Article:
Jammu and Kashmir chief minister Omar Abdullah on Monday knocked on the doors of Prime Minister Manmohan Singh and senior central ministers to explain why the army's arguments against partial withdrawal of the Armed Forces Special Powers Act (AFSPA) did not hold water.
Jammu and Kashmir chief minister Omar Abdullah talks to newsmen after meeting home minister P Chidambaram in New Delhi. PTI/Atul Yadav
Abdullah's efforts to build a consensus among members of the Cabinet Committee on Security (CCS) came in the backdrop of army officers in the state refusing to let the law be withdrawn from four districts, a stand that had last week prompted Abdullah to emphasise that "no" was not an option.
Abdullah was milder on Monday after meeting the Prime Minister and home minister P Chidambaram and spoke of the "ample opportunity" to address the concerns of armed forces and go ahead with partial removal of the law.
"Obviously, the effort is to narrow the differences between what we would like to see happening and what the army has so far publicly stated as comfortable to let happen," the chief minister said.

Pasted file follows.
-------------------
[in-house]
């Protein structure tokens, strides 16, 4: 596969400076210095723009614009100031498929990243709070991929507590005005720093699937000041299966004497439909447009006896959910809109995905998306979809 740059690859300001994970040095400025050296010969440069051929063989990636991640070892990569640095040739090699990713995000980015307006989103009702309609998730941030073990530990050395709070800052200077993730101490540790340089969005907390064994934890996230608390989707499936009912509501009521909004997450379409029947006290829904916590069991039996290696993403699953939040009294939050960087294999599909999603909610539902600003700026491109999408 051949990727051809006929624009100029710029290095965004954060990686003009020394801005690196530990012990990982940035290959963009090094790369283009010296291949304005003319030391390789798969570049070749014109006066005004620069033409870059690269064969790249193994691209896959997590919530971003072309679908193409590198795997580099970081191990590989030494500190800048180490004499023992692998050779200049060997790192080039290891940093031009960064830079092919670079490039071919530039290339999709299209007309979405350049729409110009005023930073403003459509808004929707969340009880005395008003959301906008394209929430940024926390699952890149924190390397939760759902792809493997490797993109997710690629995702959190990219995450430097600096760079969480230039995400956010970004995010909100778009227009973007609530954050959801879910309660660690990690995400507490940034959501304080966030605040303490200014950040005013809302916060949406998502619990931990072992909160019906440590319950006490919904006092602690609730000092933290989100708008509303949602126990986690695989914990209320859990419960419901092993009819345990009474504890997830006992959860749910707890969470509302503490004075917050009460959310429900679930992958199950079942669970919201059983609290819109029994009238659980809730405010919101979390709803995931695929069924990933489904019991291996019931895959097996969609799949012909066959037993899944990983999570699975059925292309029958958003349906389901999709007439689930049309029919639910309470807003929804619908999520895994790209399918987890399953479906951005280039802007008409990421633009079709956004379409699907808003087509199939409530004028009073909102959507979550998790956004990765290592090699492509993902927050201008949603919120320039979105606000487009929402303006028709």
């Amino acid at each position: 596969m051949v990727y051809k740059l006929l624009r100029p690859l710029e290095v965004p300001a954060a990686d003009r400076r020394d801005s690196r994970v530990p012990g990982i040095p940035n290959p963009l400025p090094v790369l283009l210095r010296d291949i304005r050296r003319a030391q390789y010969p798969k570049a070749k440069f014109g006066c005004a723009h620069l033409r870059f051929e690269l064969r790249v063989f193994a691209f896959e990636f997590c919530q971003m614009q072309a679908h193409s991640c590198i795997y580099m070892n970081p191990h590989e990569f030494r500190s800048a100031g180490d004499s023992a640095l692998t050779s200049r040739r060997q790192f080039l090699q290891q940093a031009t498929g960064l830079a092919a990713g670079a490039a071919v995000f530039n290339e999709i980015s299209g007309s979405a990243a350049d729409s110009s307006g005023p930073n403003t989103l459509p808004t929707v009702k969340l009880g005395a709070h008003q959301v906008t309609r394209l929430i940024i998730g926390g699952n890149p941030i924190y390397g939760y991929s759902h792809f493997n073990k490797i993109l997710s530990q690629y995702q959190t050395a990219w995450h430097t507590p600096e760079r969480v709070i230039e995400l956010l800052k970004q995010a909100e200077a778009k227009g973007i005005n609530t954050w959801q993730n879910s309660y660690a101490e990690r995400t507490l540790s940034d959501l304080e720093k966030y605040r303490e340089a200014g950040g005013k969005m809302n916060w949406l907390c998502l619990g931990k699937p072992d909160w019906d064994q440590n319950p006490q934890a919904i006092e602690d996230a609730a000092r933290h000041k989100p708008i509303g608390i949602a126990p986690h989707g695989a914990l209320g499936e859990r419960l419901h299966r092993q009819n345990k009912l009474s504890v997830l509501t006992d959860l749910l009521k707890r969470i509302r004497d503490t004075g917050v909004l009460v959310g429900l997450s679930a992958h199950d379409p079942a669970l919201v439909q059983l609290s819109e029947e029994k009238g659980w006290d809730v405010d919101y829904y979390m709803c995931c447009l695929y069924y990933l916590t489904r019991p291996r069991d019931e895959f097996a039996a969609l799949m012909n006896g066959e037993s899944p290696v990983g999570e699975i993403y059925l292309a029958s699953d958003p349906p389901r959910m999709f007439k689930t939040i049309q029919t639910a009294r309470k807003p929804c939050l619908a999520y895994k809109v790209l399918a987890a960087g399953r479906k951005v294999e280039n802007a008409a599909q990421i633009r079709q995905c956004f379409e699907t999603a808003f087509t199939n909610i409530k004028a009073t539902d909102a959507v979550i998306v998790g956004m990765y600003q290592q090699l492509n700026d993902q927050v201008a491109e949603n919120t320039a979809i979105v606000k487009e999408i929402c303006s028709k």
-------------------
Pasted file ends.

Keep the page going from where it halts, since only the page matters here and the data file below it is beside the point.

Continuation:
Abdullah refused to divulge the assurances he had received at his meetings with the PM and other CCS members but said the central leaders were "very receptive" to his point of view. Singh had last week said everyone concerned should "sit and objectively discuss" the issue.
The CCS had in September 2010 asked Abdullah to review the districts from where the controversial law that gives sweeping powers to the armed forces could be lifted.
But a high-pitched campaign centered on the fear that lifting AFSPA from four districts of Jammu and Kashmir - where the army does not even operate - would convert them into havens for terrorists has stood in the way.
Government sources indicated that defence minister AK Antony had advised the CM to move ahead only when the army is on board.
It is a "very, very sensitive issue" that needs to be handled in a mature manner, Antony said on Monday, referring to his meeting with Abdullah on Sunday.
A senior army officer, Lt Gen SA Hussain's reported remarks at last week's meeting of the Unified Command in Jammu - cautioning that India would be compelled to grant Jammu and Kashmir independence by 2016 if AFSPA was lifted - has already created complications.